I’m not normally a fan of the TSA, but this proposal actually seems somewhat reasonable and reminds me of the Lean concept of “heijunka,” or level loading of a process.
A steady stream of travelers at checkpoints throughout a day also would ease scheduling problems for security screeners caused by the large rushes of people followed by long lulls.
This is what we see in many workplaces — really busy times where employees are overburdened and customers have to suffer through waits. Being really busy can impact quality, when employees feel pressured to cut corners to work down their backlog (and that can have really bad consequences if screeners aren’t given time to be careful).
I travel a lot on Monday mornings and Thursday afternoons — peak travel times. Can you convince people to show up earlier (or later) if they can be guaranteed to fly through security?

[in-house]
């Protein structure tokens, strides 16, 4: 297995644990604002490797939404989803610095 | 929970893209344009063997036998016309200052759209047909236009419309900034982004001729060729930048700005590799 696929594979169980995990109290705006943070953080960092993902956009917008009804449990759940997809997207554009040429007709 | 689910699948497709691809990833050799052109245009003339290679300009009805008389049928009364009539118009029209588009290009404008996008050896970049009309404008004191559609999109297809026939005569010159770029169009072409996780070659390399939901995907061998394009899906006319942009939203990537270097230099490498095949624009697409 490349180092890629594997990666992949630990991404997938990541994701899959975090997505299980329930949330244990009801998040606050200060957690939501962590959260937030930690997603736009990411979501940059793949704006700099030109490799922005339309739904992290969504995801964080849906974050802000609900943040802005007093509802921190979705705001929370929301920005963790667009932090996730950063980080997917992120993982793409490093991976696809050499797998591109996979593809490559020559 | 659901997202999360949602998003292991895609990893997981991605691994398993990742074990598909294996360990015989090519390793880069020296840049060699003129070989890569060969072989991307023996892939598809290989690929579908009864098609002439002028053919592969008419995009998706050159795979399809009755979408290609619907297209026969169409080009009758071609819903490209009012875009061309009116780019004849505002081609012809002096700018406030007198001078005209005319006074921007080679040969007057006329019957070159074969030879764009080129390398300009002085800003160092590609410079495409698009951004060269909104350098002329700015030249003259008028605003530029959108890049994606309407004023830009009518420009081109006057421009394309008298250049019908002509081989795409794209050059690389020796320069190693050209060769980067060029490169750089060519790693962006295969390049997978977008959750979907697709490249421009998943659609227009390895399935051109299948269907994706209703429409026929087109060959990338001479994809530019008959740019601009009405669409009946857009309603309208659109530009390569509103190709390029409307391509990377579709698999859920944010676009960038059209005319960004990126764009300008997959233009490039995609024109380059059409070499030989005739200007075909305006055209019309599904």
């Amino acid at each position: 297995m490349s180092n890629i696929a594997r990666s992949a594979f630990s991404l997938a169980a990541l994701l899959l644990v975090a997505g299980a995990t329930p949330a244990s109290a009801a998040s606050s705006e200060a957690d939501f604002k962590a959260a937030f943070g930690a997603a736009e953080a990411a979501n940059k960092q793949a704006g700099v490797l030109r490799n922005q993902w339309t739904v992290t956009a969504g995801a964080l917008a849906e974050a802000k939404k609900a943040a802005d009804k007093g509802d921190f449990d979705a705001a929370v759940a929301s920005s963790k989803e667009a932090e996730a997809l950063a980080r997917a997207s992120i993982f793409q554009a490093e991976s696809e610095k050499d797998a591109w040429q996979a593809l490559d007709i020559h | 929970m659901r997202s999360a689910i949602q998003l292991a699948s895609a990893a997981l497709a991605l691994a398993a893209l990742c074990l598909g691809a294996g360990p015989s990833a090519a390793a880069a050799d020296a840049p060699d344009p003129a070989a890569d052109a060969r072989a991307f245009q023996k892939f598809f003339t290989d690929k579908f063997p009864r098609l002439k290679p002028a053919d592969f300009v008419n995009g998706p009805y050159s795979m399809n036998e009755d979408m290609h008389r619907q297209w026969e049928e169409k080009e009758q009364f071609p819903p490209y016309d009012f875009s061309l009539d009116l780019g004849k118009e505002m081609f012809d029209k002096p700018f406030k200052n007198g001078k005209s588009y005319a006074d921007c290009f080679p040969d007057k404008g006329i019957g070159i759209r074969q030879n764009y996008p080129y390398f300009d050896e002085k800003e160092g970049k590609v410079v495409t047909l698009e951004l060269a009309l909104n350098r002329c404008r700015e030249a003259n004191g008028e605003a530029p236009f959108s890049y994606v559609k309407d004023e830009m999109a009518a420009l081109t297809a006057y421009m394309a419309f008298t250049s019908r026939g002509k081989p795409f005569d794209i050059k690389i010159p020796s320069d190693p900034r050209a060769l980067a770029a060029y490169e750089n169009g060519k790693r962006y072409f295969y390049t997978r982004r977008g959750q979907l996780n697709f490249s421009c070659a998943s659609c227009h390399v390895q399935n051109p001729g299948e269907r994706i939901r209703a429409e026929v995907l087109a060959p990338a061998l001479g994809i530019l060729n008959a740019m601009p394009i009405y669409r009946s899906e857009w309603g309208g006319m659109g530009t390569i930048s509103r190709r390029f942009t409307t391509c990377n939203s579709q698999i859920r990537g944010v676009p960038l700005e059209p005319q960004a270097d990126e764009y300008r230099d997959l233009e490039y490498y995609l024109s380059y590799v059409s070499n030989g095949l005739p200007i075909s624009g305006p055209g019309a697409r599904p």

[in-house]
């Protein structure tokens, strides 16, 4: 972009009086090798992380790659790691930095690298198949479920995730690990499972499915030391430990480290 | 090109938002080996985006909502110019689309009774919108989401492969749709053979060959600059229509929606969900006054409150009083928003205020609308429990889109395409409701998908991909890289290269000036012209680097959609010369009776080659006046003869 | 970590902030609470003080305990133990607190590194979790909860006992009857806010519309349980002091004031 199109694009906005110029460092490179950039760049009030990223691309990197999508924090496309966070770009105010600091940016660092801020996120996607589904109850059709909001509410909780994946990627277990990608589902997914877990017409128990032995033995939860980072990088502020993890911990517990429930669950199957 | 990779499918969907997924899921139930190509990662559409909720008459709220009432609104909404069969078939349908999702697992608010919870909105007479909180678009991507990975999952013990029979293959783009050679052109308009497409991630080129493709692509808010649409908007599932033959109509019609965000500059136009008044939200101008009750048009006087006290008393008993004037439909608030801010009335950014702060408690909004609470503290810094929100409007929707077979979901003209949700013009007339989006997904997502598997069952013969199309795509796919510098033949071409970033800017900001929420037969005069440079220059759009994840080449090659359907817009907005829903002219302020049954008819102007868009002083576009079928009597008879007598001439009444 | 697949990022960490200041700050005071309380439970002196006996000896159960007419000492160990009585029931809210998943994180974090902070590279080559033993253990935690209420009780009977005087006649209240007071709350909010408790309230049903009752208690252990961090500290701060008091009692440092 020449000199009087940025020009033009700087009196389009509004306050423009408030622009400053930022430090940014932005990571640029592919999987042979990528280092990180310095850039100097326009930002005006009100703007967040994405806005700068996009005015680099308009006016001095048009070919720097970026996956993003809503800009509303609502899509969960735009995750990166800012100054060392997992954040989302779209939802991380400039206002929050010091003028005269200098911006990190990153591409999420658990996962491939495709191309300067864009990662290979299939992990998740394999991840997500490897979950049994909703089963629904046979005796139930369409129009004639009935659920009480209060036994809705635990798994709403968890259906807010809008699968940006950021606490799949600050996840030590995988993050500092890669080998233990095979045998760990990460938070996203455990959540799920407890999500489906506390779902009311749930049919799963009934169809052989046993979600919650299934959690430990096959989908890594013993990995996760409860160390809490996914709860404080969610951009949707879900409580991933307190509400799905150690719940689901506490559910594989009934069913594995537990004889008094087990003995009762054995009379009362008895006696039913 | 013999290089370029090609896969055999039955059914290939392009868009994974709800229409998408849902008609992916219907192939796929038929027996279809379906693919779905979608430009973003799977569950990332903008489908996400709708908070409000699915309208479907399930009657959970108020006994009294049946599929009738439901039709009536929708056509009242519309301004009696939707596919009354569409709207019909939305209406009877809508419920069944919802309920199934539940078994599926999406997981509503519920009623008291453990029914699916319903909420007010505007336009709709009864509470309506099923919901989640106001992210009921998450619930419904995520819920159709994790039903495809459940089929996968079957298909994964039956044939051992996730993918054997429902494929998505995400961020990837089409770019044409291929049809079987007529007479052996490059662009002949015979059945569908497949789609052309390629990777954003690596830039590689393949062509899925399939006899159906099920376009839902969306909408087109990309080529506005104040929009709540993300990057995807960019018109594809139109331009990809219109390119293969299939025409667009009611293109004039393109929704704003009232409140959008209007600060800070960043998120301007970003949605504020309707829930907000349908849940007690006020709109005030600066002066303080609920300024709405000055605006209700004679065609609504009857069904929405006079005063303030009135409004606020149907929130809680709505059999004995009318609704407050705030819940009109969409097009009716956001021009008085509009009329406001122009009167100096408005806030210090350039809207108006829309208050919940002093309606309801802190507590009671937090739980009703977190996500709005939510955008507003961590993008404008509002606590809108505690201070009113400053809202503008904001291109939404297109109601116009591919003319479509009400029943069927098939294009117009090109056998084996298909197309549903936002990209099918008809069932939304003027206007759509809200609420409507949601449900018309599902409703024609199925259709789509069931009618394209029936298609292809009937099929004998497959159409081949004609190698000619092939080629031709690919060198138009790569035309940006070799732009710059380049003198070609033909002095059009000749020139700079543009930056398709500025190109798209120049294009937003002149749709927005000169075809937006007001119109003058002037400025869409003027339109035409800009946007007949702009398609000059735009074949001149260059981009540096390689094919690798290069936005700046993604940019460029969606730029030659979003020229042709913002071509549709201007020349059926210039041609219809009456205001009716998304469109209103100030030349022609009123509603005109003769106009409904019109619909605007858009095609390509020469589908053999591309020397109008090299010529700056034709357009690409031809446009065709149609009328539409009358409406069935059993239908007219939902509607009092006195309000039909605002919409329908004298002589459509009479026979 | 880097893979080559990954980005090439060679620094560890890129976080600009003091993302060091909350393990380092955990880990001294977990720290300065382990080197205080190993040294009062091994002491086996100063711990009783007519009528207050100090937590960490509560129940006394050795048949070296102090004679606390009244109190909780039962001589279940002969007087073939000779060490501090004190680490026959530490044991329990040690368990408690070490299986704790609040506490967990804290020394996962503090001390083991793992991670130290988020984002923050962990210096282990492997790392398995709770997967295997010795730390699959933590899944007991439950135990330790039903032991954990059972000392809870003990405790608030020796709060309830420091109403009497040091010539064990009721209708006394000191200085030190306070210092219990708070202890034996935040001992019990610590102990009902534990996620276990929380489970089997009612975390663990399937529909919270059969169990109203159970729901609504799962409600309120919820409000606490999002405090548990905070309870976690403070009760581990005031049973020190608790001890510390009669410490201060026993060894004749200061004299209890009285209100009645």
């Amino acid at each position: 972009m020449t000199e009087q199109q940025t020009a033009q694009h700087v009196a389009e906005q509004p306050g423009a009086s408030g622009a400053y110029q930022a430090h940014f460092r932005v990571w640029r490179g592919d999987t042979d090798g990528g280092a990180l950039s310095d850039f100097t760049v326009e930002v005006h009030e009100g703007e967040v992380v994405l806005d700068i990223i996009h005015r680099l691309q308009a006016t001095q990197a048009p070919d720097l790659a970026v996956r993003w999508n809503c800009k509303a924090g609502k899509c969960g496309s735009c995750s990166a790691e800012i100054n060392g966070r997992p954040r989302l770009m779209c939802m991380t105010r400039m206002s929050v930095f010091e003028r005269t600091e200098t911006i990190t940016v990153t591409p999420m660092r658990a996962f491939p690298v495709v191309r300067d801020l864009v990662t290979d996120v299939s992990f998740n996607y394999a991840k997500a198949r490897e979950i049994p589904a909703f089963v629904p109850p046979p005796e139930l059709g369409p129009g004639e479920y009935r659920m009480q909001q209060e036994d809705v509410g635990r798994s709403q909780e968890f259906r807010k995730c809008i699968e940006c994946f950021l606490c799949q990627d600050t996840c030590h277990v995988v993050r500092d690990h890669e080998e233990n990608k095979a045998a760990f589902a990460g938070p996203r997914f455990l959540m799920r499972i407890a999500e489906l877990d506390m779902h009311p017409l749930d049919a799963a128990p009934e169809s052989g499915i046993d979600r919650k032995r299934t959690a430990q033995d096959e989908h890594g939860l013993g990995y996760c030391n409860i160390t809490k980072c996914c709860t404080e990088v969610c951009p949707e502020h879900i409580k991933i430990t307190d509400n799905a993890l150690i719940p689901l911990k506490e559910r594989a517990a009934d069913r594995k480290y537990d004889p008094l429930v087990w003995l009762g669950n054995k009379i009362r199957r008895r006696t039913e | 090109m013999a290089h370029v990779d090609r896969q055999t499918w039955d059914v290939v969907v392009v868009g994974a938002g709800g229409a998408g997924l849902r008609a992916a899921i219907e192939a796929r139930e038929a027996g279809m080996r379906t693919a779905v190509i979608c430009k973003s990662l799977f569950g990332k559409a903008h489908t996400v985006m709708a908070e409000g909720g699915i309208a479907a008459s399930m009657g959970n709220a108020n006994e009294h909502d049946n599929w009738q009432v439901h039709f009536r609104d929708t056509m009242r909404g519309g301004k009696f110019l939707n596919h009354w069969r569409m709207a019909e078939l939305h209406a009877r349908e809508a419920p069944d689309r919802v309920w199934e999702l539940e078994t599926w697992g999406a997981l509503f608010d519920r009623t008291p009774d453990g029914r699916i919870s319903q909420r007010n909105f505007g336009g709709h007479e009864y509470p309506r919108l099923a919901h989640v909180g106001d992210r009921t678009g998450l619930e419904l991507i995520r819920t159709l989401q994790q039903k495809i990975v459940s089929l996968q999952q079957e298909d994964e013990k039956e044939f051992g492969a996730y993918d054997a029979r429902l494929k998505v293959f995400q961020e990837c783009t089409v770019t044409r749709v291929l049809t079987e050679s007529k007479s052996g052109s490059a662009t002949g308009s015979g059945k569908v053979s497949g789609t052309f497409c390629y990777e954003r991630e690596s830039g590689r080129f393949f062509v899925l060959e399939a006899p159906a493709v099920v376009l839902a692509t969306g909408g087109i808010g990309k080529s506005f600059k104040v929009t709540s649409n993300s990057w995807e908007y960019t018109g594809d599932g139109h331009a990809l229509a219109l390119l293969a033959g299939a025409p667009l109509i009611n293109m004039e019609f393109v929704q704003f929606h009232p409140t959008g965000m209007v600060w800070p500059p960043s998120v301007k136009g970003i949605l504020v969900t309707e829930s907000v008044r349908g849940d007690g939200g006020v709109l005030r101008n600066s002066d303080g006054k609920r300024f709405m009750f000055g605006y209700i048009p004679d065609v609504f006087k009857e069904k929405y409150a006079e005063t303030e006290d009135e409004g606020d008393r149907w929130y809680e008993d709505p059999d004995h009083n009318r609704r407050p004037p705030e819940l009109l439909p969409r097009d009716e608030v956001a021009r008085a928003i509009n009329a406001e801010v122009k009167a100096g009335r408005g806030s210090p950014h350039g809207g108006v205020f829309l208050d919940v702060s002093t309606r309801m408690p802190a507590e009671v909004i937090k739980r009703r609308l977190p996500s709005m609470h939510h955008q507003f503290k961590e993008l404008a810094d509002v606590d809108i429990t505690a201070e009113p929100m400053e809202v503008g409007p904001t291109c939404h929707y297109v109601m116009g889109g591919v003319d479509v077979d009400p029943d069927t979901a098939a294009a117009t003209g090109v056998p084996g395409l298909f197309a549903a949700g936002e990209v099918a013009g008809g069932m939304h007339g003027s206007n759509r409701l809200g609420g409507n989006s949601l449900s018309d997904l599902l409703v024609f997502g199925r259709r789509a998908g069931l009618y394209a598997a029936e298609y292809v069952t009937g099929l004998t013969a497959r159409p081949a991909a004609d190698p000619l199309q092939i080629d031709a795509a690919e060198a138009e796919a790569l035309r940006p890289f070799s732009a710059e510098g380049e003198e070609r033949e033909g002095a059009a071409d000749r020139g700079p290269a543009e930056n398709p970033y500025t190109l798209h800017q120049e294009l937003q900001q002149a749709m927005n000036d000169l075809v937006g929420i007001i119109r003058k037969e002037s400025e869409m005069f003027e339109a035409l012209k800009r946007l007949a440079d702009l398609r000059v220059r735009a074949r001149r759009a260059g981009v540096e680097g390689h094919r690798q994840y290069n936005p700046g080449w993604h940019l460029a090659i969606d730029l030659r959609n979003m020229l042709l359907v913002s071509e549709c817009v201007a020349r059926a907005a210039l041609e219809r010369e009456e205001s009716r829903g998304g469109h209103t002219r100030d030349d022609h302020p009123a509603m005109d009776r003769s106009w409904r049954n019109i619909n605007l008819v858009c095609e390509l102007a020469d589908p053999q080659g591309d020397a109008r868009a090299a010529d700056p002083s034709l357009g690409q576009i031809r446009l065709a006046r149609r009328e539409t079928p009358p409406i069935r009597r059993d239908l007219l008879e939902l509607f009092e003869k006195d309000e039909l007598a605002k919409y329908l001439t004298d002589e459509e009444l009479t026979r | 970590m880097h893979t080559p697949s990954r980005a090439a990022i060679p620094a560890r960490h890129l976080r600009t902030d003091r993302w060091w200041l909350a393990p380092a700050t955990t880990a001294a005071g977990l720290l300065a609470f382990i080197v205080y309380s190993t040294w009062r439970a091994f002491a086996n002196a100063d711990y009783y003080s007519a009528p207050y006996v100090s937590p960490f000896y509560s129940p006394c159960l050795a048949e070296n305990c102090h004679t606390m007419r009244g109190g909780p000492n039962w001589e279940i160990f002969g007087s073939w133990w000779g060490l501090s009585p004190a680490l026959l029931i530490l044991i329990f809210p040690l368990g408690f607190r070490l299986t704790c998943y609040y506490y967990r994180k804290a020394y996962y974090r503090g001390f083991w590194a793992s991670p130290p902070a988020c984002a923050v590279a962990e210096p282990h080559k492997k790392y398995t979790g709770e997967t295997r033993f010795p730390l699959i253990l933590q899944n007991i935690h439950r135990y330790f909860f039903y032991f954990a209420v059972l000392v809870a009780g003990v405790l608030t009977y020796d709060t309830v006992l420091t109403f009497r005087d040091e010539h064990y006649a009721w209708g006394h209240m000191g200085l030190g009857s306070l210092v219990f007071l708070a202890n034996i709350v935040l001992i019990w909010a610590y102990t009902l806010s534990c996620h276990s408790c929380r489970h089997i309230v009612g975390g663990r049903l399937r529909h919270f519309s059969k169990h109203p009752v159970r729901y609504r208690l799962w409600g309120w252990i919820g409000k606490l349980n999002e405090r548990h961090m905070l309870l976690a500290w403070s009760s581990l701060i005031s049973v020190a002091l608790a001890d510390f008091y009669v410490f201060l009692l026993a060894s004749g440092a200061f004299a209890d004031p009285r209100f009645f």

Leveling the process should benefit everyone, but there’s not total agreement on this:
Caleb Tiller of the National Business Travel Association said, “It’s not entirely clear why we need a reservation system to deal with peak times rather than adding TSA staff and (checkpoint) lanes.”
So money grows on trees? It’s better to have a creative solution than spending money, right?
Thanks for reading! I’d love to hear your thoughts. Please scroll down to post a comment. Click here to receive posts via email. Learn more about Mark Graban’s speaking, writing, and consulting.